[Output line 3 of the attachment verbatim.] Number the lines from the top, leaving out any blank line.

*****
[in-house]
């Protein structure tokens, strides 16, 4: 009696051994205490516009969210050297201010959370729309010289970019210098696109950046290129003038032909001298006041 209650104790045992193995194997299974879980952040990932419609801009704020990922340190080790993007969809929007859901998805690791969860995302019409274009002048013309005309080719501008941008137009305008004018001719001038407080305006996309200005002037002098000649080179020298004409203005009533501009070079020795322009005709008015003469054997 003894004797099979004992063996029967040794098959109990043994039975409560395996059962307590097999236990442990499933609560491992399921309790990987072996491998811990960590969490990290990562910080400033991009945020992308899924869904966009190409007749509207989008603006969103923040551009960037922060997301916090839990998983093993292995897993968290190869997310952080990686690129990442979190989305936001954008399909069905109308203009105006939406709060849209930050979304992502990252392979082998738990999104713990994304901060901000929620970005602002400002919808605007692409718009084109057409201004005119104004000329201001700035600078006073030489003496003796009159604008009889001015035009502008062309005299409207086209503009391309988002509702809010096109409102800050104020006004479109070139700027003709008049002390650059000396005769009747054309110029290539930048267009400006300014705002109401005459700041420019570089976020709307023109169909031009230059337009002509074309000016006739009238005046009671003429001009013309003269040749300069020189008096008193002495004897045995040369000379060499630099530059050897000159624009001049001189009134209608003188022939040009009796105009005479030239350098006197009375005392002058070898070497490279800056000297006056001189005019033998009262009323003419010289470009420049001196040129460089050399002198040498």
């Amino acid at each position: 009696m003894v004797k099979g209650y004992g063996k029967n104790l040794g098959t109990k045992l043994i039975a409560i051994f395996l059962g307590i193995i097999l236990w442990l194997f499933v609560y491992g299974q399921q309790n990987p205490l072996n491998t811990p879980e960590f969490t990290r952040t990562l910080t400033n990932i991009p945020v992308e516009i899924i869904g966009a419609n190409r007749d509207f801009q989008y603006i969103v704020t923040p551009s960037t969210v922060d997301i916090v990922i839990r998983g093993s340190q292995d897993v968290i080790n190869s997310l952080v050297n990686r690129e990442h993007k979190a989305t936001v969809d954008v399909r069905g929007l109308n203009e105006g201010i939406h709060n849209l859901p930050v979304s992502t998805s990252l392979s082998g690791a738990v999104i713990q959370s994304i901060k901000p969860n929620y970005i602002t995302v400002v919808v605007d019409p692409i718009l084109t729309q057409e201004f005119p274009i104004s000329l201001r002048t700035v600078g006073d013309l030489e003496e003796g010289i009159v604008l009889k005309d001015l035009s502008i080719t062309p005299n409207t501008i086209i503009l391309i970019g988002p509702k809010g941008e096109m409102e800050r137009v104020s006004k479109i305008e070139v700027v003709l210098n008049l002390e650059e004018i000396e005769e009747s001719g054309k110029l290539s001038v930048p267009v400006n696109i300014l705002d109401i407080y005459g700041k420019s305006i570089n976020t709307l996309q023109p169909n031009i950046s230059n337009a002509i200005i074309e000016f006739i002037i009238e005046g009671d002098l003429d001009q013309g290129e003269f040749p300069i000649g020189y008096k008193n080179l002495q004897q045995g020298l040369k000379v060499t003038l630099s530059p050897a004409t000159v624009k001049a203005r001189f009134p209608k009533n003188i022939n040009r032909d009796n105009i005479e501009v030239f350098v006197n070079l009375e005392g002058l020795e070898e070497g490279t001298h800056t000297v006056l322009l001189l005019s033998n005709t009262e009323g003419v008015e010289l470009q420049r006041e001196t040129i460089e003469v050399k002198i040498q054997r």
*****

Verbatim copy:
């Amino acid at each position: 009696m003894v004797k099979g209650y004992g063996k029967n104790l040794g098959t109990k045992l043994i039975a409560i051994f395996l059962g307590i193995i097999l236990w442990l194997f499933v609560y491992g299974q399921q309790n990987p205490l072996n491998t811990p879980e960590f969490t990290r952040t990562l910080t400033n990932i991009p945020v992308e516009i899924i869904g966009a419609n190409r007749d509207f801009q989008y603006i969103v704020t923040p551009s960037t969210v922060d997301i916090v990922i839990r998983g093993s340190q292995d897993v968290i080790n190869s997310l952080v050297n990686r690129e990442h993007k979190a989305t936001v969809d954008v399909r069905g929007l109308n203009e105006g201010i939406h709060n849209l859901p930050v979304s992502t998805s990252l392979s082998g690791a738990v999104i713990q959370s994304i901060k901000p969860n929620y970005i602002t995302v400002v919808v605007d019409p692409i718009l084109t729309q057409e201004f005119p274009i104004s000329l201001r002048t700035v600078g006073d013309l030489e003496e003796g010289i009159v604008l009889k005309d001015l035009s502008i080719t062309p005299n409207t501008i086209i503009l391309i970019g988002p509702k809010g941008e096109m409102e800050r137009v104020s006004k479109i305008e070139v700027v003709l210098n008049l002390e650059e004018i000396e005769e009747s001719g054309k110029l290539s001038v930048p267009v400006n696109i300014l705002d109401i407080y005459g700041k420019s305006i570089n976020t709307l996309q023109p169909n031009i950046s230059n337009a002509i200005i074309e000016f006739i002037i009238e005046g009671d002098l003429d001009q013309g290129e003269f040749p300069i000649g020189y008096k008193n080179l002495q004897q045995g020298l040369k000379v060499t003038l630099s530059p050897a004409t000159v624009k001049a203005r001189f009134p209608k009533n003188i022939n040009r032909d009796n105009i005479e501009v030239f350098v006197n070079l009375e005392g002058l020795e070898e070497g490279t001298h800056t000297v006056l322009l001189l005019s033998n005709t009262e009323g003419v008015e010289l470009q420049r006041e001196t040129i460089e003469v050399k002198i040498q054997r």